The Rittenhouse Review

A Philadelphia Journal of Politics, Finance, Ethics, and Culture

Tuesday, August 03, 2004  

Theoretics of the Absurd

It sure sounded real, didn’t it? “A serious business,” said President George W. Bush. “Alarming,” said Secretary of Homeland Security Tom Ridge. “We will spare no expense,” said New York Mayor Michael Bloomberg. Whether National Security Adviser Condoleezza “Mushroom Cloud” Rice, who has been keeping a low profile lately, said anything at all I’m not sure.

Speaking of Rice, the question today is whether the threat was imminent, “historical,” off in the future, or possibly something else entirely. As an editorial in today’s Washington Post states:

[A]lthough this latest information pointed to precise targets, only a broad time frame was supplied. Some of the information reportedly in al Qaeda’s possession, on the structure of the buildings and their security, had been collected over a period of years. World Bank President James D. Wolfensohn told his colleagues yesterday that “there is no information that indicates a specific time for these attacks.” Hence the odd sight of police pulling trucks over, as if attacks were imminent, and journalists parking their trucks directly in front of the buildings, as if attacks were only theoretical. [Emphasis added.]

Theoretical or theatrical?

The news reports out late yesterday and in this morning’s papers raise serious doubts, as if any more could be tolerated, regarding the credibility of the Bush administration. The New York Times reports (“Reports That Led to Terror Alert Were Years Old, Officials Say,” by Douglas Jehl and David Johnston):

Much of the information that led the authorities to raise the terror alert at several large financial institutions in the New York City and Washington areas was three or four years old, intelligence and law enforcement officials said on Monday. They reported that they had not yet found concrete evidence that a terrorist plot or preparatory surveillance operations were still under way. […]

“You could say that the bulk of this information is old, but we know that Al Qaeda collects, collects, collects until they're comfortable,” said one senior government official. “Only then do they carry out an operation. And there are signs that some of this may have been updated or may be more recent.”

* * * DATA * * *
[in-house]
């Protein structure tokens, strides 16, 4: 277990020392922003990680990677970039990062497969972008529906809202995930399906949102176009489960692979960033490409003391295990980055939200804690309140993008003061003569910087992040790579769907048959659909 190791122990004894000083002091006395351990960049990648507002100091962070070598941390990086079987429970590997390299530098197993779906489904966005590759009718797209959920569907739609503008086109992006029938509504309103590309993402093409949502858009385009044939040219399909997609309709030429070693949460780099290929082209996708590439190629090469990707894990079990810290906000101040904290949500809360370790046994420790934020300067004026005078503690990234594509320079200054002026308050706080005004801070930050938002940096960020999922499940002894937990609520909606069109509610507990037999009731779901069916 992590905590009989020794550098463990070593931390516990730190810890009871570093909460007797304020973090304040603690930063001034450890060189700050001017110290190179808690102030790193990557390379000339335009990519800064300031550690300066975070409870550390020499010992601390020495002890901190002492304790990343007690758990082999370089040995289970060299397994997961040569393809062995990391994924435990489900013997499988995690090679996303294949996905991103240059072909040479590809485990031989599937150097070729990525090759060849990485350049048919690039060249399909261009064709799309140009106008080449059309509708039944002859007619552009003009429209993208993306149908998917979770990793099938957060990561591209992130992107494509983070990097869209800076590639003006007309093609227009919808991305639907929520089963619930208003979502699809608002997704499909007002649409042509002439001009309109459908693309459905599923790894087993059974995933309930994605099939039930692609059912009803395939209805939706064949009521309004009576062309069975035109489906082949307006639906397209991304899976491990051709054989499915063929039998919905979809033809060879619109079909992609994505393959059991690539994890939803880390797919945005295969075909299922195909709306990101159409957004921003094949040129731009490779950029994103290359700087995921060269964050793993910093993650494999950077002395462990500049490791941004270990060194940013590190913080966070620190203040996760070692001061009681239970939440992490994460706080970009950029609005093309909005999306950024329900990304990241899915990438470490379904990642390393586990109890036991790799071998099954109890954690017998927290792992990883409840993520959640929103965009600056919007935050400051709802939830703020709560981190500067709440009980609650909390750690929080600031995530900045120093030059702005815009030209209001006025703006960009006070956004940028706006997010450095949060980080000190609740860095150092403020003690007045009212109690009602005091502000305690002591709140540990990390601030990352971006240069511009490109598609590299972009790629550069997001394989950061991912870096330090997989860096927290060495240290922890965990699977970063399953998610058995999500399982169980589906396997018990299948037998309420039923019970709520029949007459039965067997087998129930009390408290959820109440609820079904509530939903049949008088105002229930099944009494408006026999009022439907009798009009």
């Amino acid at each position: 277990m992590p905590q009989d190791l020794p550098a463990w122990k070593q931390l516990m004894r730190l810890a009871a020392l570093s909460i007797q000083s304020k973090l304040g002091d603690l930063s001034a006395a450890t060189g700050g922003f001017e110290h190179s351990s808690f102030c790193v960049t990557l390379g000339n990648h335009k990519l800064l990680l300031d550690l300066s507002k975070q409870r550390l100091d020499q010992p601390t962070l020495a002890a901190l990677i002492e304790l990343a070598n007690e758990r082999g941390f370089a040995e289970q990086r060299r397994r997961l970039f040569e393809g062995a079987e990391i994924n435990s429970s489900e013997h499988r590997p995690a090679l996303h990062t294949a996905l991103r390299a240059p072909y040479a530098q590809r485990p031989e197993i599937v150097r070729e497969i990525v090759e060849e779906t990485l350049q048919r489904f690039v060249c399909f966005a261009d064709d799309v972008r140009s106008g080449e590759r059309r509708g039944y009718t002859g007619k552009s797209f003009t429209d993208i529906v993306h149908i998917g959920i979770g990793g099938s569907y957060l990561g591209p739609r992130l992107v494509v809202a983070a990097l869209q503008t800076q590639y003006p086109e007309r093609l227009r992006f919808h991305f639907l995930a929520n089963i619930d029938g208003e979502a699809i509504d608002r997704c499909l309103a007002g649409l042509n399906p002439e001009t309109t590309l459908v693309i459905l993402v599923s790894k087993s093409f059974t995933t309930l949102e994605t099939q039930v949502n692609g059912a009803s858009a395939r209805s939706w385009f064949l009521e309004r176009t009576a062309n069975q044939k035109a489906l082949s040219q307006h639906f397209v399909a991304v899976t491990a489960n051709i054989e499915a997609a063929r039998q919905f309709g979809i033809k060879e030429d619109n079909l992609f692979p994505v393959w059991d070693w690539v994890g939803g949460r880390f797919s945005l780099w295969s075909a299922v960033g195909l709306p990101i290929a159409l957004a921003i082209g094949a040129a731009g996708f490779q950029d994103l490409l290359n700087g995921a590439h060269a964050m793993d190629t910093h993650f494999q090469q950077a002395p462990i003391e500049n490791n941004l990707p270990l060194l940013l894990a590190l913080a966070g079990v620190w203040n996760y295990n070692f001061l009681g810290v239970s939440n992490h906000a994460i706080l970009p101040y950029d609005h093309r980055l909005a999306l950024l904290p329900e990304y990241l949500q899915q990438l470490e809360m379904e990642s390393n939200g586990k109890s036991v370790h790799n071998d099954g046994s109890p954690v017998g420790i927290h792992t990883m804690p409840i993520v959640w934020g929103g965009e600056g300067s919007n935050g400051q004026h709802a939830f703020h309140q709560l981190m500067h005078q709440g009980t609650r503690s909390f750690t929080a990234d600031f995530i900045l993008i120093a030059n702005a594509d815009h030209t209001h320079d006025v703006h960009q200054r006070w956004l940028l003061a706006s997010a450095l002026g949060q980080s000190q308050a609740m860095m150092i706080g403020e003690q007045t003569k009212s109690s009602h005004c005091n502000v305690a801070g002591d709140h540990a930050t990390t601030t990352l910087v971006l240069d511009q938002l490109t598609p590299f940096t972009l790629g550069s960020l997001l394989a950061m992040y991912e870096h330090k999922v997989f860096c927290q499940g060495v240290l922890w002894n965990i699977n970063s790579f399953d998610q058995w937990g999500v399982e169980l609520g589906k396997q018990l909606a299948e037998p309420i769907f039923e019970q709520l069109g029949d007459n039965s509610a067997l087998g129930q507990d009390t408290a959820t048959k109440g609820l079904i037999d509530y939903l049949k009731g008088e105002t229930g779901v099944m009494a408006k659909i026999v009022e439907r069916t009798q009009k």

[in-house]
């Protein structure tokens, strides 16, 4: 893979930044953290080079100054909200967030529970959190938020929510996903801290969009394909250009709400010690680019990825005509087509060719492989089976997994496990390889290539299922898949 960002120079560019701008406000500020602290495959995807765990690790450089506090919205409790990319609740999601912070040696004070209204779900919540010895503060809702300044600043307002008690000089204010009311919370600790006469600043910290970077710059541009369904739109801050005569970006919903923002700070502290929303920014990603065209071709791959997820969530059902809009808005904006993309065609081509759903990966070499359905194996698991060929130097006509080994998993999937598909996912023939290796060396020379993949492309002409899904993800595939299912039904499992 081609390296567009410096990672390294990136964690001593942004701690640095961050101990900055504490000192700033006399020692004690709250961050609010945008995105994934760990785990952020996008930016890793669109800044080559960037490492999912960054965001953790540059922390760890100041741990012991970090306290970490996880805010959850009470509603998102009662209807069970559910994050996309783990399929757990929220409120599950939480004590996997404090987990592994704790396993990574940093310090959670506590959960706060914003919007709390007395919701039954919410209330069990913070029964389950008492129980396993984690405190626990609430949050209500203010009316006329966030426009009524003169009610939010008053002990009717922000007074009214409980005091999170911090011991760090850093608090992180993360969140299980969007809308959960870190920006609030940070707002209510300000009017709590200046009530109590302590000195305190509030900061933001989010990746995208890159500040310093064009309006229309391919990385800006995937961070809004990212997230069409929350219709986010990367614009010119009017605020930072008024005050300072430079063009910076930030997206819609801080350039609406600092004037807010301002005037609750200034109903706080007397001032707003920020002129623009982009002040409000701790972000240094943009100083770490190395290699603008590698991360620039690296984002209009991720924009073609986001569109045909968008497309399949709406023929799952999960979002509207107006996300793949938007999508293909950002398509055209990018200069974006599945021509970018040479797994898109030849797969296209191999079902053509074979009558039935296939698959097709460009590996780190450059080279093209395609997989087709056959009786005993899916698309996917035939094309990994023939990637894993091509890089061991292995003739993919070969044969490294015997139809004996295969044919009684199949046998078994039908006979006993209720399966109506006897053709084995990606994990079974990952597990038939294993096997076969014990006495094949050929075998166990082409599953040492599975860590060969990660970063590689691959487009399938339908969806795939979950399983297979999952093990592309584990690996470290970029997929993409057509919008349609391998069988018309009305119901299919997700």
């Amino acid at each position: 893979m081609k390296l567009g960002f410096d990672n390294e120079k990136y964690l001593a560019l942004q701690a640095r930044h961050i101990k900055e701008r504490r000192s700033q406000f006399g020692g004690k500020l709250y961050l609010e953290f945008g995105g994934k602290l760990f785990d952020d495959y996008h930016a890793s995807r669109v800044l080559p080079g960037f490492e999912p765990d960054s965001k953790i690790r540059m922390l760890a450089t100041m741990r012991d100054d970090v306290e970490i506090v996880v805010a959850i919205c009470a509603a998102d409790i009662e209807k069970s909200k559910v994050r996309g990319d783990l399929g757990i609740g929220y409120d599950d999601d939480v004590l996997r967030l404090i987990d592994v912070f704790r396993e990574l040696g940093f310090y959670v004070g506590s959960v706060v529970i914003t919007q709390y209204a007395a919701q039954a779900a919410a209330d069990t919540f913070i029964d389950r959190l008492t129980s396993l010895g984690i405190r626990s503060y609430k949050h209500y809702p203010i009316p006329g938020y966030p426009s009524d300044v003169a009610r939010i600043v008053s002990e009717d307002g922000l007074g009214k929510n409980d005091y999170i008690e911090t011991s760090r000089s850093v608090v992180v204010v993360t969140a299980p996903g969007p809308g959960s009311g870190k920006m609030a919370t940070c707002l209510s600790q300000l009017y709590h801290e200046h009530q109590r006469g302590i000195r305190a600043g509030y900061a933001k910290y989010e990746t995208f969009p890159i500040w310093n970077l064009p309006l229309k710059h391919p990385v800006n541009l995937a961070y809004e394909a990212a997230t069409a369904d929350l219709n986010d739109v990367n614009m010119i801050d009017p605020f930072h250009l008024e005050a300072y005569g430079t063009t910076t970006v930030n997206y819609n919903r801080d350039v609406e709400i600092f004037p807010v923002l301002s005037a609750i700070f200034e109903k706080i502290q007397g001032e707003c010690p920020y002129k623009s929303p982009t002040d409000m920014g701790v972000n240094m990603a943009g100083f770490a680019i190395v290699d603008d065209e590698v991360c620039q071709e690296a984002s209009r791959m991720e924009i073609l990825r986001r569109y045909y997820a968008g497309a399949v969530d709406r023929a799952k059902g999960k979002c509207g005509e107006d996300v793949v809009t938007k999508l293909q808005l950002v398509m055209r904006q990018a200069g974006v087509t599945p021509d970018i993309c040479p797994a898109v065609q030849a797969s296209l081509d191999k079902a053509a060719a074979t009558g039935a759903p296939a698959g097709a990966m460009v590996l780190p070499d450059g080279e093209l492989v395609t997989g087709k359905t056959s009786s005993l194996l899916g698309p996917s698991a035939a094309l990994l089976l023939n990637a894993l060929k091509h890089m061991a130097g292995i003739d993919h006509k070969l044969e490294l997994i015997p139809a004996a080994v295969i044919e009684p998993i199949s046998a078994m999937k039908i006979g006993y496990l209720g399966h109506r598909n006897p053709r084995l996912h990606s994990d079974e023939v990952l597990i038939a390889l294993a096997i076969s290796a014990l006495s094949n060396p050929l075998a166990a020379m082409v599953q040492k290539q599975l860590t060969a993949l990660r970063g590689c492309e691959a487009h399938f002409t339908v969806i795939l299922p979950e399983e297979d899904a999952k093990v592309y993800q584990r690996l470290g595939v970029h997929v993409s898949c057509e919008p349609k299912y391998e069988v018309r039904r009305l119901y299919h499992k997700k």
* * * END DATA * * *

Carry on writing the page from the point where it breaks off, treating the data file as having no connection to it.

How recent?

Frances Fragos Townsend, the White House homeland security adviser, said on Monday in an interview on PBS that surveillance reports, apparently collected by Qaeda operatives had been “gathered in 2000 and 2001.” But she added that information may have been updated as recently as January.

The Times then soft pedals the administration’s own backpedaling:

The comments of government officials on Monday seemed softer in tone than the warning issued the day before. . . . The officials said on Monday that they were still analyzing computer records, photos, drawings and other documents, seized last month in Pakistan, which showed that Qaeda operatives had conducted extensive reconnaissance.

“What we’ve uncovered is a collection operation as opposed to the launching of an attack,” a senior American official said. […]

Federal authorities said on Monday that they had uncovered no evidence that any of the surveillance activities described in the documents was currently under way. […] Another counterterrorism official in Washington said that it was not yet clear whether the information pointed to a current plot.”

It appears, then, that what we have here is a case of standard, and hopefully much improved, ongoing intelligence gathering. That’s good. We’re all in favor of that, especially when it’s done effectively and consistently, and someone, somewhere actually takes note of the intelligence community’s findings. But why the big show of force and fear?

Meanwhile, the Washington Post today reports (“Pre-9/11 Acts Led To Alerts,” by Dan Eggen and Dana Priest):

Most of the al Qaeda surveillance of five financial institutions that led to a new terrorism alert Sunday was conducted before the Sept. 11, 2001, attacks and authorities are not sure whether the casing of the buildings has continued, numerous intelligence and law enforcement officials said yesterday.

More than half a dozen government officials interviewed yesterday, who declined to be identified because classified information is involved, said that most, if not all, of the information about the buildings seized by authorities in a raid in Pakistan last week was about three years old, and possibly older.

“There is nothing right now that we're hearing that is new,” said one senior law enforcement official who was briefed on the alert. “Why did we go to this level? . . . I still don’t know that.”

More interesting, with respect to the January 2004 updating of information so ominously cited by Townsend, the White House homeland security adviser, the Post reports: “[O]fficials could not say yesterday whether that piece of data was the result of active surveillance by al Qaeda or came instead from information about the buildings that is publicly available.”

Sounds like ongoing intelligence gathering, but as engaged in by the other side. To be expected, to be countered, to be obstructed. But need it be turned into street theater at the whim of the White House?

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